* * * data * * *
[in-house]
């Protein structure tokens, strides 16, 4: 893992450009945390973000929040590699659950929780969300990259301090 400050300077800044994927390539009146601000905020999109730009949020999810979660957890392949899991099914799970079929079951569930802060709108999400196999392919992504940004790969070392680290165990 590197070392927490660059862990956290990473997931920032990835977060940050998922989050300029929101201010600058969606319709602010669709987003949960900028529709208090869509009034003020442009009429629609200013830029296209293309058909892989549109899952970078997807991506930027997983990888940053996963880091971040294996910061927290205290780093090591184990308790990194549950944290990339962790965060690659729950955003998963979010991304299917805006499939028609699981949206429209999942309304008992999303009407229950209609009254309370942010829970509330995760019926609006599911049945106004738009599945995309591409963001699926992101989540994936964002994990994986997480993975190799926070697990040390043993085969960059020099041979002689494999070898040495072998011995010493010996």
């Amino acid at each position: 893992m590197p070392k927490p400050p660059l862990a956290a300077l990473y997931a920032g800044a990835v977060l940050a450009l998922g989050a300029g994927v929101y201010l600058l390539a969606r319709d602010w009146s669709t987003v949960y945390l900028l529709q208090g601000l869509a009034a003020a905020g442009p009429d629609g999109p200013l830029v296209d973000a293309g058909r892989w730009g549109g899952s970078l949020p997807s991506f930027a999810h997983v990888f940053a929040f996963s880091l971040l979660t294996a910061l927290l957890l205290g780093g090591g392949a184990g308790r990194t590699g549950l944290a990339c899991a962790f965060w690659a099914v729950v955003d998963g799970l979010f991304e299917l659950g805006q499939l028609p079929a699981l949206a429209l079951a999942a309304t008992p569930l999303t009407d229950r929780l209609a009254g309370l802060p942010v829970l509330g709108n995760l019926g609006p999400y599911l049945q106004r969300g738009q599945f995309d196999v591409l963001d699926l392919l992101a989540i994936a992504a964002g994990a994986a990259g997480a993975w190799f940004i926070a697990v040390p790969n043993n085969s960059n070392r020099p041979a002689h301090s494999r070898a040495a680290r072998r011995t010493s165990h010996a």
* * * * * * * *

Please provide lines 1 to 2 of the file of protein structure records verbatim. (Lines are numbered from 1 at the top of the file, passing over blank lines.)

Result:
[in-house]
């Protein structure tokens, strides 16, 4: 893992450009945390973000929040590699659950929780969300990259301090 400050300077800044994927390539009146601000905020999109730009949020999810979660957890392949899991099914799970079929079951569930802060709108999400196999392919992504940004790969070392680290165990 590197070392927490660059862990956290990473997931920032990835977060940050998922989050300029929101201010600058969606319709602010669709987003949960900028529709208090869509009034003020442009009429629609200013830029296209293309058909892989549109899952970078997807991506930027997983990888940053996963880091971040294996910061927290205290780093090591184990308790990194549950944290990339962790965060690659729950955003998963979010991304299917805006499939028609699981949206429209999942309304008992999303009407229950209609009254309370942010829970509330995760019926609006599911049945106004738009599945995309591409963001699926992101989540994936964002994990994986997480993975190799926070697990040390043993085969960059020099041979002689494999070898040495072998011995010493010996």